COVID-19 Revives Drive-in Cinemas in Europe
Waiting for the reopening of cinemas after the pandemic, some European cities have seen a comeback of a classic almost-extinct tradition: open-air cinemas where cars park and spectators watch a big screen from their vehicles.
Millennials are not familiar with drive-in cinemas, although many of them saw the idea in the classic American movies of the 1950s. Today, Europe has borrowed the concept from the US aiming to offer an alternative for movie lovers during the lockdown.
In the southwestern French city of Bordeaux, an open car parking lot has been transformed into a drive-in cinema featuring a massive screen displaying movies for customers staying in their cars. Spectators can hear the movie on the radio, or to leave their vehicle and sit in distanced rows on the grass, in front of the screen.
Municipality officials welcomed the idea as it helps revive the social and cultural activity paralyzed since the lockdown measures were imposed to curb the covid-19 infections.
A few days ago, the city of Crist implemented the same idea with a 15x9 meter screen that displayed Martin Provost's "How to be a Good Wife" for spectators staying in their cars. This movie was released in French theaters on March 11, however, it screening was halted four days later due to the pandemic.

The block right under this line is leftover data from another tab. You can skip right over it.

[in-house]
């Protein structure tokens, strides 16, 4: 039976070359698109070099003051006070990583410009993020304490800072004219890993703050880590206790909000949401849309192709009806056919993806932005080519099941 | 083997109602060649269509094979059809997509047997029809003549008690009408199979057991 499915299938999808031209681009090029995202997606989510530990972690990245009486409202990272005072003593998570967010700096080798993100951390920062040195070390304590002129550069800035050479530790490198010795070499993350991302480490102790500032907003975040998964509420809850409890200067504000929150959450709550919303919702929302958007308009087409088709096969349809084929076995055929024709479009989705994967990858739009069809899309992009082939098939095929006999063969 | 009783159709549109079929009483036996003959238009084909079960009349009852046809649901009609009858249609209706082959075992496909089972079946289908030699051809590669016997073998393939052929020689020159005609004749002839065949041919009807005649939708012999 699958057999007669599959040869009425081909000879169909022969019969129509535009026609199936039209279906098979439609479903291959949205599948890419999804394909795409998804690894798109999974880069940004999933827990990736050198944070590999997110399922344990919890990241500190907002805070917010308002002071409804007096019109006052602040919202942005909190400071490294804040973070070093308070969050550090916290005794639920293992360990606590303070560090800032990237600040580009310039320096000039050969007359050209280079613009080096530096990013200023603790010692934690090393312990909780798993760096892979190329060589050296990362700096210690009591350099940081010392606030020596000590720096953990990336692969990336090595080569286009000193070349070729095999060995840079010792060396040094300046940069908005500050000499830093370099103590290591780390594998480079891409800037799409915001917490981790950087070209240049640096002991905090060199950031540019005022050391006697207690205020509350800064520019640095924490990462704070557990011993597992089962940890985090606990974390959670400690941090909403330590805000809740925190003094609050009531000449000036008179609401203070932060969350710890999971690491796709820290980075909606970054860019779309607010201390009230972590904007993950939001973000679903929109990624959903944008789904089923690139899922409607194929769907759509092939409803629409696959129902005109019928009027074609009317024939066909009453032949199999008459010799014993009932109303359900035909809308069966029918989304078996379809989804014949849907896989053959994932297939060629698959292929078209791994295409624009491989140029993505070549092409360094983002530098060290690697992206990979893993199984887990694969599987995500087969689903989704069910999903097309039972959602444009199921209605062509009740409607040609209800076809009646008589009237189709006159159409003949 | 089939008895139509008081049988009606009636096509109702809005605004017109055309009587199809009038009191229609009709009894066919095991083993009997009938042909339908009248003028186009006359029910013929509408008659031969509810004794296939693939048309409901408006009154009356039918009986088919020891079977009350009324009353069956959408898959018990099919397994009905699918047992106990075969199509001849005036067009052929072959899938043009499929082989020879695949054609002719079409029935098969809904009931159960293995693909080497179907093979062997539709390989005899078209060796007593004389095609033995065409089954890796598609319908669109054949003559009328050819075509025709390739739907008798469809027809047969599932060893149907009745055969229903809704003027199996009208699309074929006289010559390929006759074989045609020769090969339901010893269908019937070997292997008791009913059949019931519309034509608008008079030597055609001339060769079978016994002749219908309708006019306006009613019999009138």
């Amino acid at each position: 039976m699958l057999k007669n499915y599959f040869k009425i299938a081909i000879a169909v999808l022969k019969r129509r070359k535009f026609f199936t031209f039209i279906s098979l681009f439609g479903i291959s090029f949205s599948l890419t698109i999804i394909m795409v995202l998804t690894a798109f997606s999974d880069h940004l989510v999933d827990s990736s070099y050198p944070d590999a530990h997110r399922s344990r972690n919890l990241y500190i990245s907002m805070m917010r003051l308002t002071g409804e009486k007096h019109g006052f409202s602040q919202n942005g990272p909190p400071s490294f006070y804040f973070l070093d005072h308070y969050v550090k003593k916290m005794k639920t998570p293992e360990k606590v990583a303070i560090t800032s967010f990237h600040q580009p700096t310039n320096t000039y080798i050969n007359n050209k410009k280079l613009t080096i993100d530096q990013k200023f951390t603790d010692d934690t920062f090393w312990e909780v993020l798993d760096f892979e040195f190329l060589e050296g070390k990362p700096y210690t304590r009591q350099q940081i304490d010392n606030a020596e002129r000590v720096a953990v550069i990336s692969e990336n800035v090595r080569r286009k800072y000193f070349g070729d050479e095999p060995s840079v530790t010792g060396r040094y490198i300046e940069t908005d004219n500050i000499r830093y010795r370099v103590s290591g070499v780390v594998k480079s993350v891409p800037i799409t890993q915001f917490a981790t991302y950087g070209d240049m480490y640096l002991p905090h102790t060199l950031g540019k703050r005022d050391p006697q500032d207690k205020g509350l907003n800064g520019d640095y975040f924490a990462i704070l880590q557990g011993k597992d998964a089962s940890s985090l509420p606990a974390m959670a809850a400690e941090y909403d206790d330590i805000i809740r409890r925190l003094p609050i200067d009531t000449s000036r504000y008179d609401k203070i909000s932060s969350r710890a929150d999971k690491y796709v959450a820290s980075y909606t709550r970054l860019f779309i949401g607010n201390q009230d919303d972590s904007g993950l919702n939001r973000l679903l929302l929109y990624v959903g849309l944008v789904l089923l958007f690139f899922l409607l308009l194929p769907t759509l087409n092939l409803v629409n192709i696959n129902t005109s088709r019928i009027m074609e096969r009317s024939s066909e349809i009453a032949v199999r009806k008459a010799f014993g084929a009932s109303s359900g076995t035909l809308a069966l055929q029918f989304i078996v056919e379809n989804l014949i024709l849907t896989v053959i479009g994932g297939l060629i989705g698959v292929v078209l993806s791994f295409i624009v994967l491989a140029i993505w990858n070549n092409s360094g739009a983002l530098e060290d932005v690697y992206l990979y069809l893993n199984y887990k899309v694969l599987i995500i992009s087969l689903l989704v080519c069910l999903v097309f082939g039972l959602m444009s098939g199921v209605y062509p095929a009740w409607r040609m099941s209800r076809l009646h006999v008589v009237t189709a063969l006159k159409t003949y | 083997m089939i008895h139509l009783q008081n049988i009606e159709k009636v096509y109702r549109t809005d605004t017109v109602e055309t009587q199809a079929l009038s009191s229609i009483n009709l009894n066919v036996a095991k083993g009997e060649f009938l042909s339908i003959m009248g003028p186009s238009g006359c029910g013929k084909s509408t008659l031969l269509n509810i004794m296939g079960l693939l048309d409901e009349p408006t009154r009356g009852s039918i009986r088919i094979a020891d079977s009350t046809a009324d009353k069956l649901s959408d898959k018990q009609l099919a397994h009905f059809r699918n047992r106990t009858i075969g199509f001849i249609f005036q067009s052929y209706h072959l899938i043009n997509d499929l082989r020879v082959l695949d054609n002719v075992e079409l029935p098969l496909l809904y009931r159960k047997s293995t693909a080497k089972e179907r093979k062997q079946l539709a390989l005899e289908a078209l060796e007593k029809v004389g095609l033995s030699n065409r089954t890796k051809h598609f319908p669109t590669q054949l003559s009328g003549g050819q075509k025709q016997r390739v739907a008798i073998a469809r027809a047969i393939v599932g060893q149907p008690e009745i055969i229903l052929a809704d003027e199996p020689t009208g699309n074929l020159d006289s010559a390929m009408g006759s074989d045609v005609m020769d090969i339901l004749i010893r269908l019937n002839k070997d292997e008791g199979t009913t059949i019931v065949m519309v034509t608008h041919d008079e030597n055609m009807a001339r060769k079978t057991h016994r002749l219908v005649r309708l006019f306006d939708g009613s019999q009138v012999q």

Reservations in the drive-in cinema are made online, and 120 cars are allowed to park, according to the municipality. Following the idea's success, weekly shows are set to be scheduled.
France is not the only country that allowed the organization of drive-in cinemas. Since the shutdown of clubs, coffee shops, nightclubs, cinemas, and theaters amid the pandemic, many European countries including Germany and Denmark have approved open-air cinemas, which ensure a necessary social distancing that cannot be achieved in the closed obscured theaters.
Lists featuring the titles and show times of scheduled movies are available on social media pages. Surprisingly, the young audience loved the concept, so open-air cinemas may not go away after the lockdown ends and the theaters open.